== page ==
Thursday, 10 June 2010

Behold-- The Hot Camel!

I never knew my body could crave a camel. The yoga posture, that is. I've never met a real one, but I wouldn't expect to crave them either. Although I just learned at the Field Museum in Chicago that their humps are filled with fat so if there's no food for two weeks, they'll hang tight. Life's tough in the desert, but humps help!

The camel in yoga basically stretches your body into a heart-exposed slingshot and a series of sensations tend to take place: anxiety, anger, fear, nausea, loss of control, and the occasional surge of elation. I've yet to feel that one. You start out standing on your knees shoulder width apart, your feet behind you about six inches apart. Place your hands on your lower back (or butt) and slowly stretch your upper body up, then back. Find the floor with your eyes and stay there for a bit. If this feels okay, then grip the outside of your ankles with your hands and pull your body forward, like a slingshot. Fight urges to retreat, crawl into a ball, or run into the lobby for air conditioned therapy. Oh yeah-- all this is done in a 100 degree room, populated with sweating bodies and a gym sock smell.

My yoga instructor treats the camel as the posture mecca of the 90 minute series. "All the postures lead to this one," she often says, "Just let your body feel whatever it's feeling. It's temporary, remember." She reminds us that in everyday life, we slump, we cross our arms, we literally shield our heart. This pose does everything to leave this precious part of us vulnerable, exposed, free, causing the slew of emotion to pass through. I like to think of it as an emotional (and physical) oil change. Soon, we've exited the camel and fall into a child's pose. Gravity presses on us as we tremble towards breath and familiarity.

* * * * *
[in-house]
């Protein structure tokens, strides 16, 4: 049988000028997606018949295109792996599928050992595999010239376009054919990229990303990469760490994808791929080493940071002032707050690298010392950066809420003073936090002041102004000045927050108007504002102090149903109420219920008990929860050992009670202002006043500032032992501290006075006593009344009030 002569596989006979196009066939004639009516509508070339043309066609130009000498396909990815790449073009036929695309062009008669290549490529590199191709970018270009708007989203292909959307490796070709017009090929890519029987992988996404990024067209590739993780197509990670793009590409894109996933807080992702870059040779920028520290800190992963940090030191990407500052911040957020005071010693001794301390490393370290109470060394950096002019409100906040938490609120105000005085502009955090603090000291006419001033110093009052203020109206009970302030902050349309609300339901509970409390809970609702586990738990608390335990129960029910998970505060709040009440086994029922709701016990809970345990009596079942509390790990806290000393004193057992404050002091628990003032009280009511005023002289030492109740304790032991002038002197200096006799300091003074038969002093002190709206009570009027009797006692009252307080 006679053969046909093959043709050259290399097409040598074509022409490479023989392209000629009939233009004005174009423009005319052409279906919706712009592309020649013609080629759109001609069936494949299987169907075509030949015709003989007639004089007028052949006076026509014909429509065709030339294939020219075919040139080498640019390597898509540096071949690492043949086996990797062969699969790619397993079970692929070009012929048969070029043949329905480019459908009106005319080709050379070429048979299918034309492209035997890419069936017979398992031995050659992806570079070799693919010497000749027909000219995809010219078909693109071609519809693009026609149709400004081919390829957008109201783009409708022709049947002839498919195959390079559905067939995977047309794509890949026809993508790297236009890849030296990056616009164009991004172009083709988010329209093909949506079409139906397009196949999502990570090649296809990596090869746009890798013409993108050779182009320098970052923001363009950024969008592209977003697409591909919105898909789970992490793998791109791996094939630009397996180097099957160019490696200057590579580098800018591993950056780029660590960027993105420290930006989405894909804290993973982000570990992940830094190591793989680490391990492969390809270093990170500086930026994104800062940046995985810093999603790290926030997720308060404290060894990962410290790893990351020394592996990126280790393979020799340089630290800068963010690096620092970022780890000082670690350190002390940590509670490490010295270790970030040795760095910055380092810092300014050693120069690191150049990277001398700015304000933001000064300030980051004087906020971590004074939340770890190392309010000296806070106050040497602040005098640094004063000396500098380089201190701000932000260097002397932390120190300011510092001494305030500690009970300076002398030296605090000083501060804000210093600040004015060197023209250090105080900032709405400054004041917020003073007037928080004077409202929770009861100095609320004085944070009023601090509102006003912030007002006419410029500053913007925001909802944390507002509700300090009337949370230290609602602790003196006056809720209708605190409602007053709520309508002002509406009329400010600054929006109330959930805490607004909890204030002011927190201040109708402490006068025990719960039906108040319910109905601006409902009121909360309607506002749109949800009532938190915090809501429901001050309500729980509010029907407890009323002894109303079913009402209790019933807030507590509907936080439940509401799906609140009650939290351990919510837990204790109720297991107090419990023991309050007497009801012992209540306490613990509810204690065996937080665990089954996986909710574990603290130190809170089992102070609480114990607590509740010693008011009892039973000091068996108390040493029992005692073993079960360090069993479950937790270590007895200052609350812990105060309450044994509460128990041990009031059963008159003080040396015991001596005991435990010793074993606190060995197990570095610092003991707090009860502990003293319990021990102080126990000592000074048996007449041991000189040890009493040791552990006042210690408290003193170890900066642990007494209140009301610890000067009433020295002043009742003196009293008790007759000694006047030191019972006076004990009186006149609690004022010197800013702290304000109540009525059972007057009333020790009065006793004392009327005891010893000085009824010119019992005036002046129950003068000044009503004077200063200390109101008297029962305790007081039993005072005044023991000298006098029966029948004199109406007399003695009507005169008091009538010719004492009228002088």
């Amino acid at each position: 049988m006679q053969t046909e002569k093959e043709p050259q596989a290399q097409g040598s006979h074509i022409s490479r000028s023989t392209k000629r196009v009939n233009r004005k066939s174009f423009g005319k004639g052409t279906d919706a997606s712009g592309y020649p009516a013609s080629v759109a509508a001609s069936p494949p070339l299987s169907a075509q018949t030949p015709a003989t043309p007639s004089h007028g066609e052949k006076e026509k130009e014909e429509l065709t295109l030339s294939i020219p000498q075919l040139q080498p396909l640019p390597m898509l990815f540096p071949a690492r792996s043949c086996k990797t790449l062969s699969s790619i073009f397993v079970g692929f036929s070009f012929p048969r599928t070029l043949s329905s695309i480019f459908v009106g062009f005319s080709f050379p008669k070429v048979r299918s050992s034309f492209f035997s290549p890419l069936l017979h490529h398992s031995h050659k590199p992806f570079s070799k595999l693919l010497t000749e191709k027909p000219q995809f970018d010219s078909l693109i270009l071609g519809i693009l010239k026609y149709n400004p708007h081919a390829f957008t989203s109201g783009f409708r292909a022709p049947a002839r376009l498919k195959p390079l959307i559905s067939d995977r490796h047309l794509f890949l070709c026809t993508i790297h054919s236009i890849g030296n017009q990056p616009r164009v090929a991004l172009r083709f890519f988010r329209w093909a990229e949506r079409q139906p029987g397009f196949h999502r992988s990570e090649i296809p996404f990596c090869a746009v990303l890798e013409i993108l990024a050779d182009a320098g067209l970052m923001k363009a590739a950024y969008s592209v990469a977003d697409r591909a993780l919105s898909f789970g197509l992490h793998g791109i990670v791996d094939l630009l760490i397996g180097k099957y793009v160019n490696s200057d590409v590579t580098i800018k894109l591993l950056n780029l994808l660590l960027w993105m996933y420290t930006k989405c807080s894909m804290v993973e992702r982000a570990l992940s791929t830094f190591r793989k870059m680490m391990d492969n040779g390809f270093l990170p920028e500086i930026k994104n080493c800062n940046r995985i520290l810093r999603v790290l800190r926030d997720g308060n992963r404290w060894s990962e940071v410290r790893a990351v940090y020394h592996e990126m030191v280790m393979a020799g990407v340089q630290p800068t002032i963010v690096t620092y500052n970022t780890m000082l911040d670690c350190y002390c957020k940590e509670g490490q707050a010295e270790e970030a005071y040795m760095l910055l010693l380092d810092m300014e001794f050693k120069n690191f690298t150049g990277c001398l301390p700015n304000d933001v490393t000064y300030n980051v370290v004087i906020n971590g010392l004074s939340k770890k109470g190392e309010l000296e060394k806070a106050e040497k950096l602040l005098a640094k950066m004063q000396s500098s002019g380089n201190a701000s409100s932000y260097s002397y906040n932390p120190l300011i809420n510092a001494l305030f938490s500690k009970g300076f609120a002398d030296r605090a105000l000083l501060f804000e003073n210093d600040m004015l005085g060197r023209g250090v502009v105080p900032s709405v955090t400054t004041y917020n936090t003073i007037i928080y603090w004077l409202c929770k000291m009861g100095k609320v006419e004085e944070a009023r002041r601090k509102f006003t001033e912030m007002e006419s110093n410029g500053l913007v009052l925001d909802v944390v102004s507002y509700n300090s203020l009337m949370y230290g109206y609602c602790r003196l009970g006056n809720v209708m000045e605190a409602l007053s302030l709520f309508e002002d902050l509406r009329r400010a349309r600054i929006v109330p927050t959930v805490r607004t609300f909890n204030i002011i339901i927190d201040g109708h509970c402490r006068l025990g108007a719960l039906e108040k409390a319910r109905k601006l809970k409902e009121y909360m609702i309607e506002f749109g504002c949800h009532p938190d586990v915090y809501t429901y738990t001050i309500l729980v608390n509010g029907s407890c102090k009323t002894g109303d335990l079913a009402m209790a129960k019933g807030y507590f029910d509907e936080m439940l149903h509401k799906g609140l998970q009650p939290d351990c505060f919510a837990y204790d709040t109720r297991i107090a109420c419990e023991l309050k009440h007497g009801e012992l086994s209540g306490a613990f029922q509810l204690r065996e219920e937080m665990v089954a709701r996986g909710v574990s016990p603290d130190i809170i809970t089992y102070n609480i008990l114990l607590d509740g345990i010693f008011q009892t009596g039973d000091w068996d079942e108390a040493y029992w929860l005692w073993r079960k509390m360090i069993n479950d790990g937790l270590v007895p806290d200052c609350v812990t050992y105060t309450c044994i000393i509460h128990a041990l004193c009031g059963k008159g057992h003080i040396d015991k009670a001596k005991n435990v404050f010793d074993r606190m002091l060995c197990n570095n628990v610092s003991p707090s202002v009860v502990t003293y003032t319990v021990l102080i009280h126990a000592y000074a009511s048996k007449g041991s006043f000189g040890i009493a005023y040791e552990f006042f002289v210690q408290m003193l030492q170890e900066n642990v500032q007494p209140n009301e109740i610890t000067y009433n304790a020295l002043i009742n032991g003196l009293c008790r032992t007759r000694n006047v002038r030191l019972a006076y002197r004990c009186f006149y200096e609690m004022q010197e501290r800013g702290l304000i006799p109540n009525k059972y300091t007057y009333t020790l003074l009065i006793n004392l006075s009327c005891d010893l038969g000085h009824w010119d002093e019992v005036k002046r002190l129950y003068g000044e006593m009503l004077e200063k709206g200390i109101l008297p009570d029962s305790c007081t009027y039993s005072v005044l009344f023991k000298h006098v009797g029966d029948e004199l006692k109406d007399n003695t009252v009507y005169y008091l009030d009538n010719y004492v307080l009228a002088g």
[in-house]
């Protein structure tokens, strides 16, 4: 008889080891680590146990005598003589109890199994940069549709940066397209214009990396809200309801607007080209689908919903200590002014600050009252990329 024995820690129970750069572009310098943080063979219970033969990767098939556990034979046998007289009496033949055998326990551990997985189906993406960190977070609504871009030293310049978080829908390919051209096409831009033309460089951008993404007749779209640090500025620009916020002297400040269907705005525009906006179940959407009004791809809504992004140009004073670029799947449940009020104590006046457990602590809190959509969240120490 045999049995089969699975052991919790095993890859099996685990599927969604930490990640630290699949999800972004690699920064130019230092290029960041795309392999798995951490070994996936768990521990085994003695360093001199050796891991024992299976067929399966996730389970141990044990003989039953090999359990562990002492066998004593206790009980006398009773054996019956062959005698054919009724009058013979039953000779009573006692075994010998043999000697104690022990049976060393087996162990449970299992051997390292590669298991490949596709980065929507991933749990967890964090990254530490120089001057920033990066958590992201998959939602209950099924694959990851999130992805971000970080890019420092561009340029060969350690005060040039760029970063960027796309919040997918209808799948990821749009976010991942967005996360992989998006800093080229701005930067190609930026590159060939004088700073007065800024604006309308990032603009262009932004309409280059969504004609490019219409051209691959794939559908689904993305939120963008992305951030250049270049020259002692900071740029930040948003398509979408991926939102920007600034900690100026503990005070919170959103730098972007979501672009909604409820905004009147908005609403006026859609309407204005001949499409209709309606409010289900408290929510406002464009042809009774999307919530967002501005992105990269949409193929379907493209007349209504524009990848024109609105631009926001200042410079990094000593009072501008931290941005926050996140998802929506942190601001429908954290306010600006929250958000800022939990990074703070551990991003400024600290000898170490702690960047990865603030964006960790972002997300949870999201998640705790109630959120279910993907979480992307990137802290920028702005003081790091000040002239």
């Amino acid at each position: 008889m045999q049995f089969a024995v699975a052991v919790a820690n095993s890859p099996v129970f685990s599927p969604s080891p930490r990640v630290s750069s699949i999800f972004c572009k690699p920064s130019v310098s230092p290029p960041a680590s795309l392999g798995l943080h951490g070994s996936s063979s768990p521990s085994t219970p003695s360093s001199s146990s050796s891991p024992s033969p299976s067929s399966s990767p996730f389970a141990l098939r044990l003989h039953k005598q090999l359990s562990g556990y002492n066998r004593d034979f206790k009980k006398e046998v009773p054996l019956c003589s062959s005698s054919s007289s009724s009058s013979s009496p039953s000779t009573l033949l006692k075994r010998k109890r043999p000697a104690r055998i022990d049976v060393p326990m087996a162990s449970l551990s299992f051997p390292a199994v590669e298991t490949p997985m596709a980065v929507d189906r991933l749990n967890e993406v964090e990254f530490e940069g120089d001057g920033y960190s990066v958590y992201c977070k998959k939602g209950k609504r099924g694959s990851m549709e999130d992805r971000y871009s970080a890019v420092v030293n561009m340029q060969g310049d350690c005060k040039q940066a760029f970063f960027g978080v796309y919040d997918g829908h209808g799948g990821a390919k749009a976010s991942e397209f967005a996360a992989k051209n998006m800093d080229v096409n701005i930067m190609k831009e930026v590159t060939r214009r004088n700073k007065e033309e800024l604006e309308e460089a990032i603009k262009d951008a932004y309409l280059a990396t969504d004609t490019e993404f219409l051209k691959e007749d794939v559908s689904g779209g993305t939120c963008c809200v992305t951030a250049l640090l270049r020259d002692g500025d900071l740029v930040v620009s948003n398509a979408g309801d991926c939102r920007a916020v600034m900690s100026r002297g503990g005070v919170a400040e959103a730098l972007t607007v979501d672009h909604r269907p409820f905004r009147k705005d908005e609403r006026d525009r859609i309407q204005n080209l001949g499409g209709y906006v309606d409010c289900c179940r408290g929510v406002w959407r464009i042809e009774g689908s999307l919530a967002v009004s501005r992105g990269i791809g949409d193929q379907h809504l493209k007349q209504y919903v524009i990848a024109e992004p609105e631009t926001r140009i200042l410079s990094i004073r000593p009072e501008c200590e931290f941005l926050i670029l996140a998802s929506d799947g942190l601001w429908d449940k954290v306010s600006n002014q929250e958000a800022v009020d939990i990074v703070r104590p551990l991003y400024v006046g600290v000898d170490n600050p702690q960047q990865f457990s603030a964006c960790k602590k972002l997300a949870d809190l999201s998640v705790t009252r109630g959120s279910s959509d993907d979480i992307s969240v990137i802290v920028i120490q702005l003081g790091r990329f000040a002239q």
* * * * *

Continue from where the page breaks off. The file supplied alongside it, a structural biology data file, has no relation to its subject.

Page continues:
Days later, I'll drive down the road or sit at my desk, stiff and solid, and feel my body's whispers for a Pigeon, an Eagle, or a Rabbit. But it's when I find myself steps into a new frontier: reading my poetry at an open-mic, tackling a new responsibility at work, or making a tough phone call, I think of the camel.

I let fear wash through like a flash storm, give the twists in my stomach time to undo, and pry my heart open against its own impulse to hide. Thank you, Camel. You make me want to cry, but thank you.

xxx Corrie Lynn

PS. This is not me.